Colored diamonds are often best viewed in comparison with something that contrasts with what you want to see, not with something similar. In the case of colored diamonds, rough often does not show the color that cutting will yield. Looking at the picture of Colored Diamonds Rough & Polished, the Blue Diamond fifth from the right, shows almost a colorless rough from which a similar blue color might come once cut.

GIA grading system tends to describe colored diamonds scientifically while also making it commercially valuable. Customers want something with a Fancy Vivid nomenclature on a report, seeing the color of the stone is often not enough.

Only a third of the world’s diamonds fluoresce when exposed to UV light. The color of emitted light may be very different from the diamond’s color in normal daylight.

We will never look at a colored diamond, much less a flower, without thinking of the wonders of nature and Alan’s passion for colored diamonds.

DCGIA & NAJA both THANK Alan for sharing his passion with us all.

Share Button

NCDIA – JCK Recap – How to Maximize your business with Natural Color Diamonds!

May 29, 2015 – Las Vegas  JCK –
 SeminarPanel - JCKHeadShots
NCDIA was invited back to host a special panel seminar in part of the all new JCK Talks segment during JCK Las Vegas. NCDIA is a non-profit, membership-based organization with multi-national members including mining companies, diamond and jewelry manufacturers, designers and retailers. The NCDIA’s mission to train, enlighten and educate the global community about natural color diamonds.
This expert panel included:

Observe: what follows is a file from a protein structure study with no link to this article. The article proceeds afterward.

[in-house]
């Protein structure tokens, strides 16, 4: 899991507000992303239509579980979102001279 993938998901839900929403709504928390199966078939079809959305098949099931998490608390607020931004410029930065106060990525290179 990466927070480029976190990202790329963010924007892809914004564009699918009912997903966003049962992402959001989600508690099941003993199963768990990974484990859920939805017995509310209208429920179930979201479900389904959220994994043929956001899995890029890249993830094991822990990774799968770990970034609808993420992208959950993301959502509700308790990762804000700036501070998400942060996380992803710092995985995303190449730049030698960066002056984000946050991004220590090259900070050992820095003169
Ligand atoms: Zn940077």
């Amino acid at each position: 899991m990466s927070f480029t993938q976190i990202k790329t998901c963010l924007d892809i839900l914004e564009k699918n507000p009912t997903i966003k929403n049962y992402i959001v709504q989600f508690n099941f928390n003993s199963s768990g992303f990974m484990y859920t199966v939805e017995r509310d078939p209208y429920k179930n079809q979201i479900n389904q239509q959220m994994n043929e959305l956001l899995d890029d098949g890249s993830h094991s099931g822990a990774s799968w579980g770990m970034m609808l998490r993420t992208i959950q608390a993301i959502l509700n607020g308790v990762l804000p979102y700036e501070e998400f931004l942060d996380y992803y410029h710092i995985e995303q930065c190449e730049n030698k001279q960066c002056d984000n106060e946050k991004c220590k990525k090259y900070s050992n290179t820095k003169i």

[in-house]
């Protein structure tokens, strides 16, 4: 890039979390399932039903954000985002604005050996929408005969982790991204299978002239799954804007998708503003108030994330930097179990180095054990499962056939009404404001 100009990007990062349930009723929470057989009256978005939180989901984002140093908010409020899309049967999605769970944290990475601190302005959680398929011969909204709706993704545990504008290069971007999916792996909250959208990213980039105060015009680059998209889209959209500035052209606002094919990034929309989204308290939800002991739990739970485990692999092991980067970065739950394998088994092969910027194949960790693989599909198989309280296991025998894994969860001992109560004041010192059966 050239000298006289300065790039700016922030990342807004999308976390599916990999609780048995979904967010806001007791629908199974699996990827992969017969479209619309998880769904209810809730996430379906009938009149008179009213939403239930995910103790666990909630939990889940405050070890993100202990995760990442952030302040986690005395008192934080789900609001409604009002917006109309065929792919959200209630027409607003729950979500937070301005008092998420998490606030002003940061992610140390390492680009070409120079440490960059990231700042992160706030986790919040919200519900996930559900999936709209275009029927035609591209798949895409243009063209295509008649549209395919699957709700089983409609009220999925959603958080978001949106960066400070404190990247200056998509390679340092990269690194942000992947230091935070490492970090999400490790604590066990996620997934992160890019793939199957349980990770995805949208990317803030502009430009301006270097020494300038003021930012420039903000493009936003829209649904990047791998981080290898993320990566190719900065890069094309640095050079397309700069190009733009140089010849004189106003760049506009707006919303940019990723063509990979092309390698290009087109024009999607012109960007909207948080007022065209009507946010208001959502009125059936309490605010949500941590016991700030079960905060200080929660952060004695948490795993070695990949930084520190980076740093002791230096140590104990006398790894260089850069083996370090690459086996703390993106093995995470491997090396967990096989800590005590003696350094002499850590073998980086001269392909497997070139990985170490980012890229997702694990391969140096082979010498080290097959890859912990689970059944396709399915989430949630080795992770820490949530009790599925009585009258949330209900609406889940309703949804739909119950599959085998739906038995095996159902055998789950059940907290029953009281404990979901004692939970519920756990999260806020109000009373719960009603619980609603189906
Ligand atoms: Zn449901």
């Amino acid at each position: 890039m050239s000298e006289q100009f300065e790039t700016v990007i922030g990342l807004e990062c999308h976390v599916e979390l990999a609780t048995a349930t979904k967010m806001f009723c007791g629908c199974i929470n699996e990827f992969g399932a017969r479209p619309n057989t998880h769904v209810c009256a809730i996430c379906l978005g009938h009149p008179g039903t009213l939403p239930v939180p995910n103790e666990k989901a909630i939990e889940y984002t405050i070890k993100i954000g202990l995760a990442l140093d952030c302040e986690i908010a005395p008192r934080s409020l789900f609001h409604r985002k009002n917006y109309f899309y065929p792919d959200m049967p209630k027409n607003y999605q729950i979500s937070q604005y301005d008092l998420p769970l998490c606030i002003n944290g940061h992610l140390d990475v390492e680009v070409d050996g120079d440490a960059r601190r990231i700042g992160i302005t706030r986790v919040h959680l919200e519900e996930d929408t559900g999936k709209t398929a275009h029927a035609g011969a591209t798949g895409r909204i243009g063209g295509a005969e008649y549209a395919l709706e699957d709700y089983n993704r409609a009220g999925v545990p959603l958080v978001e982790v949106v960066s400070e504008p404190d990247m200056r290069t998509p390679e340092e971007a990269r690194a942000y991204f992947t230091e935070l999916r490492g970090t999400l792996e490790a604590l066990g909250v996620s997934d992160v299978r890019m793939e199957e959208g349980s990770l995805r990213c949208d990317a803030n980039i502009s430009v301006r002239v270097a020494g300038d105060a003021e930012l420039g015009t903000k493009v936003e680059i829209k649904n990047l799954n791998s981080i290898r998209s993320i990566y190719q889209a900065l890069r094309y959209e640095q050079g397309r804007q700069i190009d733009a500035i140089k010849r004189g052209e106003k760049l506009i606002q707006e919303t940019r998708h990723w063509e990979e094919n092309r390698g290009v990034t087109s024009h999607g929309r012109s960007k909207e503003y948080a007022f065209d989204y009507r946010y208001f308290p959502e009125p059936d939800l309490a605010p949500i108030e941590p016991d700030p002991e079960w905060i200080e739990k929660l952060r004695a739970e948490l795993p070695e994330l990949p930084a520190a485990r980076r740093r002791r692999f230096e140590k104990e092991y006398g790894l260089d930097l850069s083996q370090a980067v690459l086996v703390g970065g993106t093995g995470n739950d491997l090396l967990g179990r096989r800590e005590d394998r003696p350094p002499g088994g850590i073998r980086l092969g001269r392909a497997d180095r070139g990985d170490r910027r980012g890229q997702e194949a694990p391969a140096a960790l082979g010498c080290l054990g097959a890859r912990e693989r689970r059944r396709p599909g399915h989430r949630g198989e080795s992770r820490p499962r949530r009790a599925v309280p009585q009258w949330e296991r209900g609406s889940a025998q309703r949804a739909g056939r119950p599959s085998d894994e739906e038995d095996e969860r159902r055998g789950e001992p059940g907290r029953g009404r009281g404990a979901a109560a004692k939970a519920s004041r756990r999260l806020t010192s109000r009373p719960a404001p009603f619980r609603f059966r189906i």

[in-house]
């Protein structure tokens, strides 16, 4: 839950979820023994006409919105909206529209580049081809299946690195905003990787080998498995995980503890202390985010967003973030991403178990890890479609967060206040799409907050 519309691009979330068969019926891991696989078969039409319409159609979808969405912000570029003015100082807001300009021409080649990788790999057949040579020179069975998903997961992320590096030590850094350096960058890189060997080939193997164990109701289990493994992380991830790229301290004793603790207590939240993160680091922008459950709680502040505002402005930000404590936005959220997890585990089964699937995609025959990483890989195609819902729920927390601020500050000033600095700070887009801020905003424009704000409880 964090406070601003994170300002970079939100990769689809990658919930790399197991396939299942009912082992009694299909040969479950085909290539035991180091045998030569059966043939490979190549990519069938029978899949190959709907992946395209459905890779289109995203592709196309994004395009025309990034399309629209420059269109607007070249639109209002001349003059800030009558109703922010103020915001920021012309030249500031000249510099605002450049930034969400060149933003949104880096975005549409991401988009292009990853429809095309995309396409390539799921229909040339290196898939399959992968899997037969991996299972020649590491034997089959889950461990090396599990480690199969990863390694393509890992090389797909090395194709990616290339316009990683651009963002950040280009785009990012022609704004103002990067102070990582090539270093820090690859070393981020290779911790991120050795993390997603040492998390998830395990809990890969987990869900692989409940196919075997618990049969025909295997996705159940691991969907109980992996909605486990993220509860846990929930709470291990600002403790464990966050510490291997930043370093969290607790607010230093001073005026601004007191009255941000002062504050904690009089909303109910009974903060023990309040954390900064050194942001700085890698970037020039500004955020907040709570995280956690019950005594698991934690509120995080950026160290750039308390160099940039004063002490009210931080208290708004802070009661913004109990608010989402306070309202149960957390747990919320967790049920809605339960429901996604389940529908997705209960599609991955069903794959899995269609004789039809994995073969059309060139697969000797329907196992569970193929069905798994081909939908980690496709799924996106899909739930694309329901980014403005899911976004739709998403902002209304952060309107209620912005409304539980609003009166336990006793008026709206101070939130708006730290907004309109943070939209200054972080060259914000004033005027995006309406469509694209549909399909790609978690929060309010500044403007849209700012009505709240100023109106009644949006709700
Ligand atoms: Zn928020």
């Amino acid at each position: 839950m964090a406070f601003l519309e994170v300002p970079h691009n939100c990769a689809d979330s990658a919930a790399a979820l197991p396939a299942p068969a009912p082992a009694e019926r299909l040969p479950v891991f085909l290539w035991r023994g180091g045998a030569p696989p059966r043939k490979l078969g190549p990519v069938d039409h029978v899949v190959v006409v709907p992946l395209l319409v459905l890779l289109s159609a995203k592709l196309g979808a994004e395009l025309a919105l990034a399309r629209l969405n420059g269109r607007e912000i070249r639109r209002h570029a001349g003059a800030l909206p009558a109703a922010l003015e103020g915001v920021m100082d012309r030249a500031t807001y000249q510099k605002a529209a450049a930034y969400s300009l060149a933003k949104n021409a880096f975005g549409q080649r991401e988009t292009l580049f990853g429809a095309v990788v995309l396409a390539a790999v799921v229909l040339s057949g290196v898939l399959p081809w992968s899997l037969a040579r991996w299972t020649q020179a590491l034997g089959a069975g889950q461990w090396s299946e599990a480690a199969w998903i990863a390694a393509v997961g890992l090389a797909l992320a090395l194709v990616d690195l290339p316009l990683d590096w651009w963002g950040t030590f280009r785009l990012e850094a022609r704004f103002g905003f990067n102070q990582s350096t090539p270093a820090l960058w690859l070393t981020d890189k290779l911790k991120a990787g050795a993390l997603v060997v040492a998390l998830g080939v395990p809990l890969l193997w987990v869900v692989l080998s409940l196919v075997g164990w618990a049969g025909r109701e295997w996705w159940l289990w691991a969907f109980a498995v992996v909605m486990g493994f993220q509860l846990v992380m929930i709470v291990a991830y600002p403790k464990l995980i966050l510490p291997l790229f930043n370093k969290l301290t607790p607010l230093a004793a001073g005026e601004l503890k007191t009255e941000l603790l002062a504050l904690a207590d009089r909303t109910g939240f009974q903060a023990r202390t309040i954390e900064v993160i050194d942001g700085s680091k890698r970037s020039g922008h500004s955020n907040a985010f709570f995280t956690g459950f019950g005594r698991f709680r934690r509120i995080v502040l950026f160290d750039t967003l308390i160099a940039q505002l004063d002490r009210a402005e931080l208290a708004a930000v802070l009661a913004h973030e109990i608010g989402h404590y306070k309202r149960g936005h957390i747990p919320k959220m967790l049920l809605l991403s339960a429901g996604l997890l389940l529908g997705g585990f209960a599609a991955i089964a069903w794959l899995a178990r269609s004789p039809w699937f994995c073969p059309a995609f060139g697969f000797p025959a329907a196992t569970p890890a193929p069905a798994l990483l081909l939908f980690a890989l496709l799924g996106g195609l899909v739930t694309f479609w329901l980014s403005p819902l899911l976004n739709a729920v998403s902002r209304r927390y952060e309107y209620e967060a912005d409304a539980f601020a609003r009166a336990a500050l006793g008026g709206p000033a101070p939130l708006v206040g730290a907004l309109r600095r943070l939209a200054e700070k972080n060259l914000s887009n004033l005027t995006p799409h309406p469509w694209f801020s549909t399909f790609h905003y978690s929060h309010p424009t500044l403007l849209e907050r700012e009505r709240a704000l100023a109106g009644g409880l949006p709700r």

• Thomas Gelb – NCDIA
  • Jordan Fine – JFine, Inc.
  • Sean Moore – Borsheims
  • Pratima Sethi – Sethi Couture
  • Jim Pounds – Dominion Diamonds
  • Rob Bates – JCK (Moderator)


Below you will find a few excerpts from our panel seminar, the full video will be available in August via JCK.com

Rob Bates – As a retailer, How do you source them? 

Sean Moore: As a retailer it is important to develop relationships with vendors who carry Natural Color Diamonds, some buyers don’t understand the importance in sourcing color. It took me about 5-6 years to learn who the players were, who owns what products and which of them were treating me fair.

Rob Bates – As a designer, what have you learn from the customers?

Pratima Sethi: What i find fascinating is the educational factor for consumers and how long it has taken them to understand color. 5-6 years ago customers were just intrigued and weren’t aware of the vast color shades available. Today consumers are becoming more sophisticated, it’s all about design and personalization when it comes to purchasing these diamonds.

Rob Bates – Are customers asking about certain colors?